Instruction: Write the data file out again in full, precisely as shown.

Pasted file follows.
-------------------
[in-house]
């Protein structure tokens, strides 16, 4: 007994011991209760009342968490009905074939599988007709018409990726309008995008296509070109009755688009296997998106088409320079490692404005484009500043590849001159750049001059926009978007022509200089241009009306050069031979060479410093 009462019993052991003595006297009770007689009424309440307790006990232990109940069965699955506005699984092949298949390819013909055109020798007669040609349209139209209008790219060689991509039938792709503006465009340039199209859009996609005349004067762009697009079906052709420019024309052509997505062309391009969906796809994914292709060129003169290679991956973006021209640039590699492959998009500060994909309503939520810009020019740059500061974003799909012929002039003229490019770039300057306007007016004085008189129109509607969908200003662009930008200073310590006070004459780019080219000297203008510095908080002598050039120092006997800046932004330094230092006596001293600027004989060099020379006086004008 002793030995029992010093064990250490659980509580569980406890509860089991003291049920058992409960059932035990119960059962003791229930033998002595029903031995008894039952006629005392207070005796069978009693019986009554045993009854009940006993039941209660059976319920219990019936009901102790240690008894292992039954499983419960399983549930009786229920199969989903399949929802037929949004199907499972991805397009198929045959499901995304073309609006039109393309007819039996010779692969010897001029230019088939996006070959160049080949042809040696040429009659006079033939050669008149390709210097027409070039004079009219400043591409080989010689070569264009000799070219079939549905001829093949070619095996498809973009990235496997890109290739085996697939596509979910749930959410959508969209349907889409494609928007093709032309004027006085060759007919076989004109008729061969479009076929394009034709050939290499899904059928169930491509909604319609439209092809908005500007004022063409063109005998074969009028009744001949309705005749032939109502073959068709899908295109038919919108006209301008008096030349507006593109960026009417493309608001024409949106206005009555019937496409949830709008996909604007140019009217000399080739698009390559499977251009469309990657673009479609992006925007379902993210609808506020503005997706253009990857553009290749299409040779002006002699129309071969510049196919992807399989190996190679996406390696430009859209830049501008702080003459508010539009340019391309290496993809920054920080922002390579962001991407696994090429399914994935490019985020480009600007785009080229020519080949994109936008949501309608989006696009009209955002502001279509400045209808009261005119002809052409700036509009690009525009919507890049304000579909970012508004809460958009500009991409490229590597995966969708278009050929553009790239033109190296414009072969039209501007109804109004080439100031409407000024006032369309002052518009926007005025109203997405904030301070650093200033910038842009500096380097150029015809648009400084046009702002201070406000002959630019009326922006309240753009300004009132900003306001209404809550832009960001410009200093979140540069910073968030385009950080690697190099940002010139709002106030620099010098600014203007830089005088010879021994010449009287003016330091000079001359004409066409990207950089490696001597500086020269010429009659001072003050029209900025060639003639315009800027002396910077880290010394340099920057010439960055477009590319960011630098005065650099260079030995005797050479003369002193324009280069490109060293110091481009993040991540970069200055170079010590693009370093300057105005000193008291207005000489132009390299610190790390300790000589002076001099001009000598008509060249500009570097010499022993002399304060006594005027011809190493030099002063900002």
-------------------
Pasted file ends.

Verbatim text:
[in-house]
């Protein structure tokens, strides 16, 4: 007994011991209760009342968490009905074939599988007709018409990726309008995008296509070109009755688009296997998106088409320079490692404005484009500043590849001159750049001059926009978007022509200089241009009306050069031979060479410093 009462019993052991003595006297009770007689009424309440307790006990232990109940069965699955506005699984092949298949390819013909055109020798007669040609349209139209209008790219060689991509039938792709503006465009340039199209859009996609005349004067762009697009079906052709420019024309052509997505062309391009969906796809994914292709060129003169290679991956973006021209640039590699492959998009500060994909309503939520810009020019740059500061974003799909012929002039003229490019770039300057306007007016004085008189129109509607969908200003662009930008200073310590006070004459780019080219000297203008510095908080002598050039120092006997800046932004330094230092006596001293600027004989060099020379006086004008 002793030995029992010093064990250490659980509580569980406890509860089991003291049920058992409960059932035990119960059962003791229930033998002595029903031995008894039952006629005392207070005796069978009693019986009554045993009854009940006993039941209660059976319920219990019936009901102790240690008894292992039954499983419960399983549930009786229920199969989903399949929802037929949004199907499972991805397009198929045959499901995304073309609006039109393309007819039996010779692969010897001029230019088939996006070959160049080949042809040696040429009659006079033939050669008149390709210097027409070039004079009219400043591409080989010689070569264009000799070219079939549905001829093949070619095996498809973009990235496997890109290739085996697939596509979910749930959410959508969209349907889409494609928007093709032309004027006085060759007919076989004109008729061969479009076929394009034709050939290499899904059928169930491509909604319609439209092809908005500007004022063409063109005998074969009028009744001949309705005749032939109502073959068709899908295109038919919108006209301008008096030349507006593109960026009417493309608001024409949106206005009555019937496409949830709008996909604007140019009217000399080739698009390559499977251009469309990657673009479609992006925007379902993210609808506020503005997706253009990857553009290749299409040779002006002699129309071969510049196919992807399989190996190679996406390696430009859209830049501008702080003459508010539009340019391309290496993809920054920080922002390579962001991407696994090429399914994935490019985020480009600007785009080229020519080949994109936008949501309608989006696009009209955002502001279509400045209808009261005119002809052409700036509009690009525009919507890049304000579909970012508004809460958009500009991409490229590597995966969708278009050929553009790239033109190296414009072969039209501007109804109004080439100031409407000024006032369309002052518009926007005025109203997405904030301070650093200033910038842009500096380097150029015809648009400084046009702002201070406000002959630019009326922006309240753009300004009132900003306001209404809550832009960001410009200093979140540069910073968030385009950080690697190099940002010139709002106030620099010098600014203007830089005088010879021994010449009287003016330091000079001359004409066409990207950089490696001597500086020269010429009659001072003050029209900025060639003639315009800027002396910077880290010394340099920057010439960055477009590319960011630098005065650099260079030995005797050479003369002193324009280069490109060293110091481009993040991540970069200055170079010590693009370093300057105005000193008291207005000489132009390299610190790390300790000589002076001099001009000598008509060249500009570097010499022993002399304060006594005027011809190493030099002063900002």